View all newsletters
Sign up to our newsletters

Support 110 years of independent journalism.

  1. Politics
30 September 2018

Will Tory conference be a phoney war?

The prime minister got an easier ride than expected over Brexit at a private meeting of senior Conservative activists this morning.

By Patrick Maguire

One of the lesser-known fixtures of Conservative Party conference is the meeting of the party’s National Convention, which Theresa May attended this morning.

Made up of constituency association chairmen and other party officers, it is the supreme body of the Tories’ voluntary wing and the closest they come to internal democracy. Convention members are given the chance to grill their party leader behind closed doors on the Sunday of conference, and so it was this morning.


Much is made of the disquiet at the Tory grassroots over the prime minister’s Brexit strategy, and Downing Street’s attempts to sell her Chequers deal to association chairman over the summer went disastrously. This morning, however, the prime minister got a much easier ride than expected.

The room was largely sympathetic to May, if not Chequers. “By and large, the line of questioning was loyal,” says one attendee. “There is a lot of sympathy for her personally, but not much for the government’s plan.” Some have grumbled that the questioning on Brexit was conspicuously soft and probably planted by the party hierarchy.

As such, she said very little that was new. And nor did the many opponents of Chequers, whose fundamental request – like that of David Davis, who made the same point this morning – is for the prime minister to reconsider her plans, not her position.

Select and enter your email address Your weekly guide to the best writing on ideas, politics, books and culture every Saturday. The best way to sign up for The Saturday Read is via saturdayread.substack.com The New Statesman's quick and essential guide to the news and politics of the day. The best way to sign up for Morning Call is via morningcall.substack.com Our Thursday ideas newsletter, delving into philosophy, criticism, and intellectual history. The best way to sign up for The Salvo is via thesalvo.substack.com Stay up to date with NS events, subscription offers & updates. Weekly analysis of the shift to a new economy from the New Statesman's Spotlight on Policy team. The best way to sign up for The Green Transition is via spotlightonpolicy.substack.com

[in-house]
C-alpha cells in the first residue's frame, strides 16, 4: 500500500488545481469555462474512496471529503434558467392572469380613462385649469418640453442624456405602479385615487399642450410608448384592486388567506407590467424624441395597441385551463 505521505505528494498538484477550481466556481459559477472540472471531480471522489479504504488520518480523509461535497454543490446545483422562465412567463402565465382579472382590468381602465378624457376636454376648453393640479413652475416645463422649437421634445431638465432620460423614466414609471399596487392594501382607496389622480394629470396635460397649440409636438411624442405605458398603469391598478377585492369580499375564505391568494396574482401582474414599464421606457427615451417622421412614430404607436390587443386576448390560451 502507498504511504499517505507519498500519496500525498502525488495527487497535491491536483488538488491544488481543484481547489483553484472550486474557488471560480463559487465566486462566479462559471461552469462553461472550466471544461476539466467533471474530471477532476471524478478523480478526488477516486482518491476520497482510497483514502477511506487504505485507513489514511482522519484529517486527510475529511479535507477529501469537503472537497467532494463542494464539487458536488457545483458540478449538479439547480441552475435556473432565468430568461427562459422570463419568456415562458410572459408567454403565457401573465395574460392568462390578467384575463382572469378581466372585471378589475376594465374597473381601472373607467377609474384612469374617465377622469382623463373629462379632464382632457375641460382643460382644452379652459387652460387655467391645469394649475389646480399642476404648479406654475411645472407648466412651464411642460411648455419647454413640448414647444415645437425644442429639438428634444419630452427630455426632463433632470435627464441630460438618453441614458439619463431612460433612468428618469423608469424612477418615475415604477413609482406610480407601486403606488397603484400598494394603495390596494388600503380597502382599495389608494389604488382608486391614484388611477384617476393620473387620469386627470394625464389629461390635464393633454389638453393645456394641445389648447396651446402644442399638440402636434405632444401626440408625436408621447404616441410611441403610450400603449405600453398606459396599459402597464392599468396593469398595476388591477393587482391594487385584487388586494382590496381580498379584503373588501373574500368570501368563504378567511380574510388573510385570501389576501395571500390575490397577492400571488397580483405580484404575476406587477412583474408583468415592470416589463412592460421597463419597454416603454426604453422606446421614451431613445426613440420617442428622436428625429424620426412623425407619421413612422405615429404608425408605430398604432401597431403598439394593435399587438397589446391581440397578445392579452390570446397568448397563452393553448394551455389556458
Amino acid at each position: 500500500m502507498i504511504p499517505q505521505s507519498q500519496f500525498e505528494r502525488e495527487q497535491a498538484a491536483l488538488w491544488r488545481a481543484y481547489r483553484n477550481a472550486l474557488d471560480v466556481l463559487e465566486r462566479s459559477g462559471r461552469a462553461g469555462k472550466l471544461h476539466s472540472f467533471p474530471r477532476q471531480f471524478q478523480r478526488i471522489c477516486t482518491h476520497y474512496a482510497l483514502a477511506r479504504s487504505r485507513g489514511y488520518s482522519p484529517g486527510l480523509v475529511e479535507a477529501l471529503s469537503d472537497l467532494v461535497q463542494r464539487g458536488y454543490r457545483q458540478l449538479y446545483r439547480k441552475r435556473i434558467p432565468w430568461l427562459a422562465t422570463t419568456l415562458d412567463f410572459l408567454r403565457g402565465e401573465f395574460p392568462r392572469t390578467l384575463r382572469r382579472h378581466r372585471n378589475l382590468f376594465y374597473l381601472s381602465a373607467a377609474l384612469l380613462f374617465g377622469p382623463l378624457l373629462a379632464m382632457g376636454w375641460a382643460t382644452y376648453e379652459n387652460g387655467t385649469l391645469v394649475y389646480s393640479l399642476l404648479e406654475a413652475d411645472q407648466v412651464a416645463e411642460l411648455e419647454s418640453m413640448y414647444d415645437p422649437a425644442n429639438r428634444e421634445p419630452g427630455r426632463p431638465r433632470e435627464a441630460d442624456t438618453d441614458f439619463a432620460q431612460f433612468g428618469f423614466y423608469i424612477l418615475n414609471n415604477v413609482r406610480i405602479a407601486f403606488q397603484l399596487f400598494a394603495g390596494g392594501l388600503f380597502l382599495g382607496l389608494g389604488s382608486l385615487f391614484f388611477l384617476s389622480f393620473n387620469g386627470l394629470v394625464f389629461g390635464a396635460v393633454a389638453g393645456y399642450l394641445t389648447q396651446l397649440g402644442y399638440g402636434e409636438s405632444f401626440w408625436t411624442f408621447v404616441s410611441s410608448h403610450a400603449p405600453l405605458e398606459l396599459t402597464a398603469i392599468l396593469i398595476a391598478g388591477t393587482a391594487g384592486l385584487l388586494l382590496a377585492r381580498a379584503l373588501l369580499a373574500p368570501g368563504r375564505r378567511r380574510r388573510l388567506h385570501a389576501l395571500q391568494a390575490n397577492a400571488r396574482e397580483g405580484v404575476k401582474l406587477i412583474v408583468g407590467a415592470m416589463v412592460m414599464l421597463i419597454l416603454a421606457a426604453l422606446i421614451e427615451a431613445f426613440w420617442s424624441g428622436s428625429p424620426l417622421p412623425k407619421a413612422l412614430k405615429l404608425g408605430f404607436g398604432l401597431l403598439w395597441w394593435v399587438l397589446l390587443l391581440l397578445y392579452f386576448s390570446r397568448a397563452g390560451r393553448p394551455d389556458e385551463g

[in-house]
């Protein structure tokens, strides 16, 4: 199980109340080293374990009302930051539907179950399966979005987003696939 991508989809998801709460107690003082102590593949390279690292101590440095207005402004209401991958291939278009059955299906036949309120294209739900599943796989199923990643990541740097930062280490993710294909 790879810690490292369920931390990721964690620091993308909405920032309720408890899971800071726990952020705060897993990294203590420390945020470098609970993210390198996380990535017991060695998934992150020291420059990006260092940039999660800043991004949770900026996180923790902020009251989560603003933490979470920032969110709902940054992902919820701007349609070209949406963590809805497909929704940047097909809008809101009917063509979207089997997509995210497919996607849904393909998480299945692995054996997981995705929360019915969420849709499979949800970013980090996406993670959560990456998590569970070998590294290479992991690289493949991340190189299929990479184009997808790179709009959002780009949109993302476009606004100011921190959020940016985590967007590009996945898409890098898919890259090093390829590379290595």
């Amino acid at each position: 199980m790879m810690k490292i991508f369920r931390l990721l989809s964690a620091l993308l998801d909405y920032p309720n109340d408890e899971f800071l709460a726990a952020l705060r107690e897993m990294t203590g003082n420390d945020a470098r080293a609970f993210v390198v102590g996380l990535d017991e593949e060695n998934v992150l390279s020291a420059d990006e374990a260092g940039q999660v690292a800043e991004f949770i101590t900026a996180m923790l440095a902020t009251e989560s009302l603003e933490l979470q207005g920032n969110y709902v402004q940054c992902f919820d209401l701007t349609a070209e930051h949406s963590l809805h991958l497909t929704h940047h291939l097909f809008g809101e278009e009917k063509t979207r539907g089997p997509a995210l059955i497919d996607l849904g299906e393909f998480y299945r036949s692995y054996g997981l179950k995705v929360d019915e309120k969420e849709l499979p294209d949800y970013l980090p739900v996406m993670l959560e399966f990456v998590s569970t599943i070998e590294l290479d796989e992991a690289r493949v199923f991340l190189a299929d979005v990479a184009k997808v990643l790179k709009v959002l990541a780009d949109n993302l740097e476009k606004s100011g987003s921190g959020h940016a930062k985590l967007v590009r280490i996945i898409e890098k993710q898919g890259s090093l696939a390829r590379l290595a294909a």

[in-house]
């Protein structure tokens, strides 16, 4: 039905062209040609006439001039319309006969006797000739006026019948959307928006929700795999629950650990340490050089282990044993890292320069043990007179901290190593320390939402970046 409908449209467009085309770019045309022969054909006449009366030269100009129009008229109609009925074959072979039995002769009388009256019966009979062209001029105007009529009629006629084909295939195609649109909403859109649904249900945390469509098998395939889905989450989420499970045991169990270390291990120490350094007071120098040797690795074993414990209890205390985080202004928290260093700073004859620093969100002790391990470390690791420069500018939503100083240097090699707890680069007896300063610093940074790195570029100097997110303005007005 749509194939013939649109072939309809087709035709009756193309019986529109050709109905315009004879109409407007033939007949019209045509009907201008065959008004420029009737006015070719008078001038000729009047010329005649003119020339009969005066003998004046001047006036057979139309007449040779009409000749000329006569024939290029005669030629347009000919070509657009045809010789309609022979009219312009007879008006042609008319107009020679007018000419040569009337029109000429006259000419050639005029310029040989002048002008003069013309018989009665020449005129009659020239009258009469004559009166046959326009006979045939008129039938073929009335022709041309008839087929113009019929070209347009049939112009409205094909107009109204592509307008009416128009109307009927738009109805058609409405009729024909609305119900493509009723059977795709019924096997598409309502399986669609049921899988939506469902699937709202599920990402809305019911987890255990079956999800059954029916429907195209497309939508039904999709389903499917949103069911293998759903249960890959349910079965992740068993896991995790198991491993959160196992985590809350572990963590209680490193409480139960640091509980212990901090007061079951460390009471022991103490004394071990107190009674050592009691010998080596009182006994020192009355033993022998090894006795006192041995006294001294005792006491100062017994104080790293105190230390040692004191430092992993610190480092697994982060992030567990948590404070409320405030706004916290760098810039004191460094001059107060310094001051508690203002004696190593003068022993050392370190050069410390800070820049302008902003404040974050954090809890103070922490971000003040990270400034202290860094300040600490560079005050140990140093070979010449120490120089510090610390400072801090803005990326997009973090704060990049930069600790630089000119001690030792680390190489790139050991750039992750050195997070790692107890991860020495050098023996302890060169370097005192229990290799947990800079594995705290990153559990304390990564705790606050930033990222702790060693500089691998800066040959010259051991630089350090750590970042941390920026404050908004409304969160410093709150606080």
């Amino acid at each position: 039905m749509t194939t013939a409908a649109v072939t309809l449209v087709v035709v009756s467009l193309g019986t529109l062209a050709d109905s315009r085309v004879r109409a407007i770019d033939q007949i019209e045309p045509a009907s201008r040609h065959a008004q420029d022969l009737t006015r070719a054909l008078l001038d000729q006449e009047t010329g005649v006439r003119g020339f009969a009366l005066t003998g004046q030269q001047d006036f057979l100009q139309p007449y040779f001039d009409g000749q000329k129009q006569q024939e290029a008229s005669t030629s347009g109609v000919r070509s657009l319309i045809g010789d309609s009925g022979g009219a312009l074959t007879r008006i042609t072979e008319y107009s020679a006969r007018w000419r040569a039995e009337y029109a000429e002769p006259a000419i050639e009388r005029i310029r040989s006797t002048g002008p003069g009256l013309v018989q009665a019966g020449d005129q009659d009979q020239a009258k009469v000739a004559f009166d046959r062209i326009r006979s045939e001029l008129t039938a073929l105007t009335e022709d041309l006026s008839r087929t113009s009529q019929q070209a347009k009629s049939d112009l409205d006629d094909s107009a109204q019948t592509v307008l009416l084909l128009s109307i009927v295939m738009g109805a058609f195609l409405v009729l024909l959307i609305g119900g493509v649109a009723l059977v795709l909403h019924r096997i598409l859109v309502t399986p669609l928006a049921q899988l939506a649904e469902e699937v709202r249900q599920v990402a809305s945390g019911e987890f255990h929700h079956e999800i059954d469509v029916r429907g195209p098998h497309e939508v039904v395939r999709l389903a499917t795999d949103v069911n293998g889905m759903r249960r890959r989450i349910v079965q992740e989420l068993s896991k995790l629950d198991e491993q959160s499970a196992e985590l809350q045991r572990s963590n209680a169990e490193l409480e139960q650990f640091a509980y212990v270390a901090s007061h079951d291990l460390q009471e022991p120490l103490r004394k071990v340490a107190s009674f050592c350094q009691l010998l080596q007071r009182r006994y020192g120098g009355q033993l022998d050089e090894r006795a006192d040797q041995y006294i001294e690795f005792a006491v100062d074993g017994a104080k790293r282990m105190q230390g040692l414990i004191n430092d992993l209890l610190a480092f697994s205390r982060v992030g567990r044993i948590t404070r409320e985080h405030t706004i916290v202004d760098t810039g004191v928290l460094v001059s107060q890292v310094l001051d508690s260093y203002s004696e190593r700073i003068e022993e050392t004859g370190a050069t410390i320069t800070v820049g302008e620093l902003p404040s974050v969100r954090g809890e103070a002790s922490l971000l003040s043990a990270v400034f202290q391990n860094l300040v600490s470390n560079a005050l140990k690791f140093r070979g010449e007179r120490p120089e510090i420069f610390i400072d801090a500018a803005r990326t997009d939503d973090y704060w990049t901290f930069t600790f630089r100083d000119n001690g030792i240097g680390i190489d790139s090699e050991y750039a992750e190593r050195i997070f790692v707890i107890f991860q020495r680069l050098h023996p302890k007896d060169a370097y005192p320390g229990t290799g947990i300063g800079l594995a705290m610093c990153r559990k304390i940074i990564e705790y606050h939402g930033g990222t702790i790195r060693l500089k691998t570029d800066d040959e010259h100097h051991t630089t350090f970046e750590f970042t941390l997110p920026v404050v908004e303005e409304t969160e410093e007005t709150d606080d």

• Administration / Office
  • Arts and Culture
  • Board Member
  • Business / Corporate Services
  • Client / Customer Services
  • Communications
  • Construction, Works, Engineering
  • Education, Curriculum and Teaching
  • Environment, Conservation and NRM
  • Facility / Grounds Management and Maintenance
  • Finance Management
  • Health - Medical and Nursing Management
  • HR, Training and Organisational Development
  • Information and Communications Technology
  • Information Services, Statistics, Records, Archives
  • Infrastructure Management - Transport, Utilities
  • Legal Officers and Practitioners
  • Librarians and Library Management
  • Management
  • Marketing
  • OH&S, Risk Management
  • Operations Management
  • Planning, Policy, Strategy
  • Printing, Design, Publishing, Web
  • Projects, Programs and Advisors
  • Property, Assets and Fleet Management
  • Public Relations and Media
  • Purchasing and Procurement
  • Quality Management
  • Science and Technical Research and Development
  • Security and Law Enforcement
  • Service Delivery
  • Sport and Recreation
  • Travel, Accommodation, Tourism
  • Wellbeing, Community / Social Services
Visit our privacy Policy for more information about our services, how New Statesman Media Group may use, process and share your personal data, including information on your rights in respect of your personal data and how you can unsubscribe from future marketing communications.
THANK YOU